1. Loss of reproducibility. The scientific data supporting the description of a species may not be reproducible, particularly if the original material (DNA) is damaged or lost or if no scientific distribution of nonproliferating material is anticipated.
2. Loss of quality. The changing standards for genomic DNA sequence quality present potential complications when DNA sequence type material is replaced by new versions and the species descriptions have to be consequently revised.
3. Loss of information of function. To date, functional assessments for genomes are limited and do not necessarily allow recognition or prediction of distinguishing phenotypic traits that may define the taxa.
4. Single DNA sequence species. The problems of defining what is required to present new taxa will increase. It is already current practice to describe novel species on the basis of single strains, while their intraspecies diversity at the genotypic and phenotypic level is a priori unknown. The SeqCode will lead to the proposal of unknown numbers of novel species based on the description of single DNA sequences only and will lead to taxonomic and nomenclatural chaos.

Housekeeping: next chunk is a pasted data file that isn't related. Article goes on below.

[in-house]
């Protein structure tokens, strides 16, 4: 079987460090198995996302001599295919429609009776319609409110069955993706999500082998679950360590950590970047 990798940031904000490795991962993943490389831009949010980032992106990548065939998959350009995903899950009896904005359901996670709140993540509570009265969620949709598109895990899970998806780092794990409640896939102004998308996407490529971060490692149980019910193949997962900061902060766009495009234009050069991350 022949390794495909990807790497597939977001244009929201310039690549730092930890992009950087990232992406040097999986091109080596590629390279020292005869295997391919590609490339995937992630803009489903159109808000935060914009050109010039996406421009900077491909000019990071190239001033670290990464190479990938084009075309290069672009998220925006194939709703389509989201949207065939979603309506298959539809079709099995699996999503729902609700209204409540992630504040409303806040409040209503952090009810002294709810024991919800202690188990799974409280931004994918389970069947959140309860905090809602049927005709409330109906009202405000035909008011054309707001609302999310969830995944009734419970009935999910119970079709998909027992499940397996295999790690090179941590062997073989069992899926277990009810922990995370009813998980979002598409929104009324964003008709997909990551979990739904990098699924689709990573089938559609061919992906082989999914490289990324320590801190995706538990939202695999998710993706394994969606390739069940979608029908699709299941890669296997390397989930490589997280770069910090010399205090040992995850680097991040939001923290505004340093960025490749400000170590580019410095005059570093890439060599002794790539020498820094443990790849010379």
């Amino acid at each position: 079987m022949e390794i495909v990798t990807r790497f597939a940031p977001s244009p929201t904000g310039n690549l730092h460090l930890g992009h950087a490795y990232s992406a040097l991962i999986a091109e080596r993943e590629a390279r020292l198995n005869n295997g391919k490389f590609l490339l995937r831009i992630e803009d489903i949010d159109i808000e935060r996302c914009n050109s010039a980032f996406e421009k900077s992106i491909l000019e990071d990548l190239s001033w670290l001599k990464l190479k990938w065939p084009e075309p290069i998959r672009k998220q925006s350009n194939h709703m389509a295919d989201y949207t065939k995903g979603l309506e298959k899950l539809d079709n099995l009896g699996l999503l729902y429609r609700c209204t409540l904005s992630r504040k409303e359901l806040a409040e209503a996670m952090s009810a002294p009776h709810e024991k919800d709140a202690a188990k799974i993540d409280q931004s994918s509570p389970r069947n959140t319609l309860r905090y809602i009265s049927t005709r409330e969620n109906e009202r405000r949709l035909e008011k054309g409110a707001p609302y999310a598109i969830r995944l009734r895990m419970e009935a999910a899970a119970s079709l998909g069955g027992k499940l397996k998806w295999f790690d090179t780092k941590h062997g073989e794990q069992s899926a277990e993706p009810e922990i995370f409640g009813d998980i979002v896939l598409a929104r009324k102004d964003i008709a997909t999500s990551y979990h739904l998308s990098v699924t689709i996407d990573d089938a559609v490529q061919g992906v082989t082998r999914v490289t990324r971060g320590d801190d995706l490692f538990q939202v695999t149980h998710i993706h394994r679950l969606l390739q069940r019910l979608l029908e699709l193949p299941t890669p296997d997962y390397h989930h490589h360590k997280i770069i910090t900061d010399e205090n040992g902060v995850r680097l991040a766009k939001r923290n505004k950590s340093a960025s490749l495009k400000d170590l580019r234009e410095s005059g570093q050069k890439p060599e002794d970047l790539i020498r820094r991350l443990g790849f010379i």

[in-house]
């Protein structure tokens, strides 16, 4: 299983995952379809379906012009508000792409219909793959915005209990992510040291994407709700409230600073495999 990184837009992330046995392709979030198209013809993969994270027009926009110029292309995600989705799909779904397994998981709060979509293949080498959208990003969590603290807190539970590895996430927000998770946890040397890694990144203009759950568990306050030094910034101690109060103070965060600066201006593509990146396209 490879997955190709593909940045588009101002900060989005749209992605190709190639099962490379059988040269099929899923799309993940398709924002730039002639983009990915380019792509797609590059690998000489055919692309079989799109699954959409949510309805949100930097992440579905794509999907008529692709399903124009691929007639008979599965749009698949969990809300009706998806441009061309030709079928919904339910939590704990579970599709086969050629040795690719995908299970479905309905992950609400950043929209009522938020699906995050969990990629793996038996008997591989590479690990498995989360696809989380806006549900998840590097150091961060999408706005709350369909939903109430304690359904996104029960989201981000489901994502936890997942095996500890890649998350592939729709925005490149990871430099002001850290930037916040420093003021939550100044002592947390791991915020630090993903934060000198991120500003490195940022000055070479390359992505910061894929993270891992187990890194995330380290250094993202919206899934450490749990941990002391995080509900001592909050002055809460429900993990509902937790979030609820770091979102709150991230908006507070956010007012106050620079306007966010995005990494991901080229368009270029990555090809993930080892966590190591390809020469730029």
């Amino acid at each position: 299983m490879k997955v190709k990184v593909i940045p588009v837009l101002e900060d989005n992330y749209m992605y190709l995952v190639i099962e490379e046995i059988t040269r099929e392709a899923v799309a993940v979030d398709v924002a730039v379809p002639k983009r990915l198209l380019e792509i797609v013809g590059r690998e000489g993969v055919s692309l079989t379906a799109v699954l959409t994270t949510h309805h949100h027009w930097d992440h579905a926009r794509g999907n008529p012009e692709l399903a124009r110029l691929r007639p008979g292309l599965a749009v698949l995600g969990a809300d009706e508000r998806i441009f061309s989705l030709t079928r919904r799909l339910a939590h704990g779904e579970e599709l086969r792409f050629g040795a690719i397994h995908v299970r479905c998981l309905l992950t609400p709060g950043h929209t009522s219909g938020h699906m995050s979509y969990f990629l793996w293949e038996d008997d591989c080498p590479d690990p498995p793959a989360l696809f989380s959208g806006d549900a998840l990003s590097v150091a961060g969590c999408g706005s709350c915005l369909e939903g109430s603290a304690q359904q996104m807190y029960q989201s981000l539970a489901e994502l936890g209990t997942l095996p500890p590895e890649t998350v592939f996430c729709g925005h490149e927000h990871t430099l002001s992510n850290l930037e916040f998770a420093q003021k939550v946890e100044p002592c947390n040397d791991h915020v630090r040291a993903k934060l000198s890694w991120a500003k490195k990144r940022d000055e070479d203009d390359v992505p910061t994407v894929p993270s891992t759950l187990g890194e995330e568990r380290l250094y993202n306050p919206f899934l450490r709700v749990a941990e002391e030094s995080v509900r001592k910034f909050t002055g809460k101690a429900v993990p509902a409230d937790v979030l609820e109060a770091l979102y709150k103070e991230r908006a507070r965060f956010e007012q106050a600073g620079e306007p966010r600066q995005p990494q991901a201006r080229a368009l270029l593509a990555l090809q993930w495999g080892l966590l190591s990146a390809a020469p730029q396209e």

5. Loss of information about species. The motivation for researchers to cultivate and preserve strains and to attempt to investigate phenotypes will decrease, resulting in unknown intra- and interspecies diversity, at the phenotypic levels.
6. MAGs can be contaminated. Metagenome
assembled genomes can have up to 5% contamination which is equivalent to 250 predicted
open reading frames in E. coli.
7. Ambiguous nomenclature of prokaryotes. Two biologically different species can get the same name.
© Henrik Christensen